The defeat of wingnut candidate Brian Russell, who was backed by departing SBOE member Cynthia Dunbar to succeed her, in the GOP runoff this week is unquestionably good news that will help de-loonify that dysfunctional body. I’m as glad as anyone to see Marsha Farney be the GOP nominee in that race. But let’s be clear that while Farney is a step up from Dunbar and Russell, we shouldn’t expect too much from her.
Farney, of Georgetown, now faces a strong challenge from Austin Democrat Judy Jennings in November.
The two candidates seem strangely similar at first glance: women with doctorates in education whose children attended public schools.
Both also discuss the need for board members to respect teachers as they adopt curriculum standards and textbooks.
They could, however, land on very different sides of the ideological divide that has recently defined the 15-member board. It is sharply split between a tightly knit conservative bloc and a more moderate — and less predictable — group.
Jennings said she was the “only candidate who has consistently advocated for taking the politics out of the State Board of Education, out of the curriculum and the textbook approval process.”
Farney has resisted others’ efforts to assign her a label and said she will be a predominantly conservative voice who aligns herself with the people of her district rather than a board faction.
Jennings’ consultant, however, said Farney tacked far to the right in the runoff as she tried to out-conservative Russell, the favorite of incumbent Cynthia Dunbar and other conservatives on the board.
“That does not inspire confidence in me that she is going to get on the board and stand up to the bloc of zealots,” said consultant Alfred Stanley . “People cannot assume and project upon Marsha Farney what they want to see.”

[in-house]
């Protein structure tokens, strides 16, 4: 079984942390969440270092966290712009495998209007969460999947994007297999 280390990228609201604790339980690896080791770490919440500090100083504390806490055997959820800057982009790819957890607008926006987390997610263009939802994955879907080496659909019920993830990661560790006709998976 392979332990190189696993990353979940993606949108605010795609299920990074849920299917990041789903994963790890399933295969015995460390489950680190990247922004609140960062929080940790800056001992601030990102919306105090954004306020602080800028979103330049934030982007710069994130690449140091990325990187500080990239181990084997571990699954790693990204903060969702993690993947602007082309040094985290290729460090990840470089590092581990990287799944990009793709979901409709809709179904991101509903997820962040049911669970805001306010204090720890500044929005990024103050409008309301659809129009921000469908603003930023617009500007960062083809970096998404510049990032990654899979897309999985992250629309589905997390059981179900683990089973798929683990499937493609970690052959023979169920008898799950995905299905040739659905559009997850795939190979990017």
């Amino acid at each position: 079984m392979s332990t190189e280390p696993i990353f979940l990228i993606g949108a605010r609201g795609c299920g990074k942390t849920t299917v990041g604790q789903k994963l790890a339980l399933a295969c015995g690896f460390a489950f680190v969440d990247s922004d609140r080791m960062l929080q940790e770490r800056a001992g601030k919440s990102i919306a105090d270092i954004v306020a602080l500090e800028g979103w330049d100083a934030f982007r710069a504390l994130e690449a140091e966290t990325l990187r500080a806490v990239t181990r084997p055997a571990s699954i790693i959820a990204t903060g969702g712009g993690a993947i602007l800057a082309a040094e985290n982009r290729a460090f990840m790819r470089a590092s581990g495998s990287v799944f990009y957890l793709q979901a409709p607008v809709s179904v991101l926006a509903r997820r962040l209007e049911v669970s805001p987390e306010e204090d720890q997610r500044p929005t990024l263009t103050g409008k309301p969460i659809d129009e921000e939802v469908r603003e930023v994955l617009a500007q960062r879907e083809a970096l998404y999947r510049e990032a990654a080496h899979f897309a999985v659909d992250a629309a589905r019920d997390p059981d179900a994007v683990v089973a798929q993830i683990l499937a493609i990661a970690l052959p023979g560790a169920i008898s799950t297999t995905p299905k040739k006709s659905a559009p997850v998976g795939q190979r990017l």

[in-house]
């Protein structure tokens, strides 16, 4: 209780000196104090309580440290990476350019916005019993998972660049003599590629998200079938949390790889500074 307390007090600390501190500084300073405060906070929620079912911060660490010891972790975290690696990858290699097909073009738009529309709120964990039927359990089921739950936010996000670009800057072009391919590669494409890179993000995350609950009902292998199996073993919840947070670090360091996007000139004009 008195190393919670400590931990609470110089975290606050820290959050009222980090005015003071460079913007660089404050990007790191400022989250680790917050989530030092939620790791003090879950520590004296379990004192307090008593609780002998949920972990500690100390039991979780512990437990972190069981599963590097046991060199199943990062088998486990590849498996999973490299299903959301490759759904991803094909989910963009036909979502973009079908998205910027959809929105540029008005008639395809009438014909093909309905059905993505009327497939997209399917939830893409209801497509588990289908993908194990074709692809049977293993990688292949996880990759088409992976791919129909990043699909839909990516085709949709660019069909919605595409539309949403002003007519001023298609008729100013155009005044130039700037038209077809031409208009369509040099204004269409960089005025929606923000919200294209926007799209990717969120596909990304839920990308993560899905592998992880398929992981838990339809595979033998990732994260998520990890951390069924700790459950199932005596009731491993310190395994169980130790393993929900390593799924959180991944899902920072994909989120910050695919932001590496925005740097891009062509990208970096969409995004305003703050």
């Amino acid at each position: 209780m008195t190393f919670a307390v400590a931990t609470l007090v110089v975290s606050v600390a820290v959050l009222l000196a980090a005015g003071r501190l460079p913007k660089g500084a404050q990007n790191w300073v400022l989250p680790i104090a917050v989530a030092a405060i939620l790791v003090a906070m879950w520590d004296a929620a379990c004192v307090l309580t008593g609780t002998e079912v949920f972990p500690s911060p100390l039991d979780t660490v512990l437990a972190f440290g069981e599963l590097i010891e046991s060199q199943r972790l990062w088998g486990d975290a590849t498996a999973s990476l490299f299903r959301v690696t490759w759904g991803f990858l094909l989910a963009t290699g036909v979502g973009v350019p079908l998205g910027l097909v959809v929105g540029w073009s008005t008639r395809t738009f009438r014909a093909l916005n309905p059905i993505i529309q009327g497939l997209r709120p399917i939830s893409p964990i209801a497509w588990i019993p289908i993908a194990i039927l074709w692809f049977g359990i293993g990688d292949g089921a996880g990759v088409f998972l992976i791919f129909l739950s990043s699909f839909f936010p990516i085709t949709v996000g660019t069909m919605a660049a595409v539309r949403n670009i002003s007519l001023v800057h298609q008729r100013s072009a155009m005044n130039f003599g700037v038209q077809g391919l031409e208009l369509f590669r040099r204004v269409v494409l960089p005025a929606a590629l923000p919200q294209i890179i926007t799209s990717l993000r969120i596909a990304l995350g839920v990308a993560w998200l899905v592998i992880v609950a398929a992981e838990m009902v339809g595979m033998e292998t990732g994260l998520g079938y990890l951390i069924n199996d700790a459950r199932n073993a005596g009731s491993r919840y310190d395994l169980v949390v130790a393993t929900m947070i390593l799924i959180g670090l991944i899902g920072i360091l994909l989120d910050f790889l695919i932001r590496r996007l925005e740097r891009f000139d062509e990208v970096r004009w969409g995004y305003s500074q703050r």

The Texas Freedom Network, while expressing its happiness at Russell’s defeat, remains wary of Farney.
Farney’s campaign hardly made her look like a moderate. She trumpeted her anti-abortion views as well as her opposition to same-sex marriage — two issues that have nothing to do with the state board. Of course, the religious right took control of the state board over the years by running vicious election campaigns attacking opponents for allegedly wanting to teach students about masturbation and gay sex, distribute condoms and other contraception to kids, promote abortion and other nonsense. So perhaps Farney’s strategy was to inoculate herself against similar attacks and reassure social conservatives that she was a safe vote. In any case, it’s hard to know at this point whether she will align with the board’s far-right faction.
It was Rebecca Osborne, who finished third in the March race, who positioned herself as the moderate choice. Now that Farney has to run against a Democrat in a district that’s mighty purple in November – in 2008, Barack Obama got 48.4% of the vote in SBOE10, and in 2006, Bill Moody got 49.8% – she may try to do the same. If so, that’s all to the good. The difference, of course, is that with Judy Jennings, you’ve got someone who doesn’t have to pivot to present herself as moderate and sensible. Farney’s a better choice than Russell, but Jennings is better than Farney. Why settle for less?